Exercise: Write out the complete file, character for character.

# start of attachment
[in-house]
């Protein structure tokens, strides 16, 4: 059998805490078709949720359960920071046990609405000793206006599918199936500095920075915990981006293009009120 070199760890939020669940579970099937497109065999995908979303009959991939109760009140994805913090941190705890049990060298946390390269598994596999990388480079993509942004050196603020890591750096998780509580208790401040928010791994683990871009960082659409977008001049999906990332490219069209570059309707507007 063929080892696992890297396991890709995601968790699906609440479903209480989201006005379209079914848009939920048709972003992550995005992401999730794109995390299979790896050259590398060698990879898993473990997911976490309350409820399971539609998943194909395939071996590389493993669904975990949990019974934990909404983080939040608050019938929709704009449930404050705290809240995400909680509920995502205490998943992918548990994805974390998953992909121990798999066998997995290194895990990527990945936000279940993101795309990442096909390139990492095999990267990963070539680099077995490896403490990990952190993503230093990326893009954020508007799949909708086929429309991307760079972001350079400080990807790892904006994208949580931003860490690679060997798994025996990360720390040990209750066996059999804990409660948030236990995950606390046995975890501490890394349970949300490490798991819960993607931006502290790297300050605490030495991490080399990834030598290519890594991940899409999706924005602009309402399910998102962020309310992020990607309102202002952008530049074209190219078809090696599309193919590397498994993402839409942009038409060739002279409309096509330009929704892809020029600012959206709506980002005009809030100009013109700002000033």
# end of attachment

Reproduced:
[in-house]
């Protein structure tokens, strides 16, 4: 059998805490078709949720359960920071046990609405000793206006599918199936500095920075915990981006293009009120 070199760890939020669940579970099937497109065999995908979303009959991939109760009140994805913090941190705890049990060298946390390269598994596999990388480079993509942004050196603020890591750096998780509580208790401040928010791994683990871009960082659409977008001049999906990332490219069209570059309707507007 063929080892696992890297396991890709995601968790699906609440479903209480989201006005379209079914848009939920048709972003992550995005992401999730794109995390299979790896050259590398060698990879898993473990997911976490309350409820399971539609998943194909395939071996590389493993669904975990949990019974934990909404983080939040608050019938929709704009449930404050705290809240995400909680509920995502205490998943992918548990994805974390998953992909121990798999066998997995290194895990990527990945936000279940993101795309990442096909390139990492095999990267990963070539680099077995490896403490990990952190993503230093990326893009954020508007799949909708086929429309991307760079972001350079400080990807790892904006994208949580931003860490690679060997798994025996990360720390040990209750066996059999804990409660948030236990995950606390046995975890501490890394349970949300490490798991819960993607931006502290790297300050605490030495991490080399990834030598290519890594991940899409999706924005602009309402399910998102962020309310992020990607309102202002952008530049074209190219078809090696599309193919590397498994993402839409942009038409060739002279409309096509330009929704892809020029600012959206709506980002005009809030100009013109700002000033």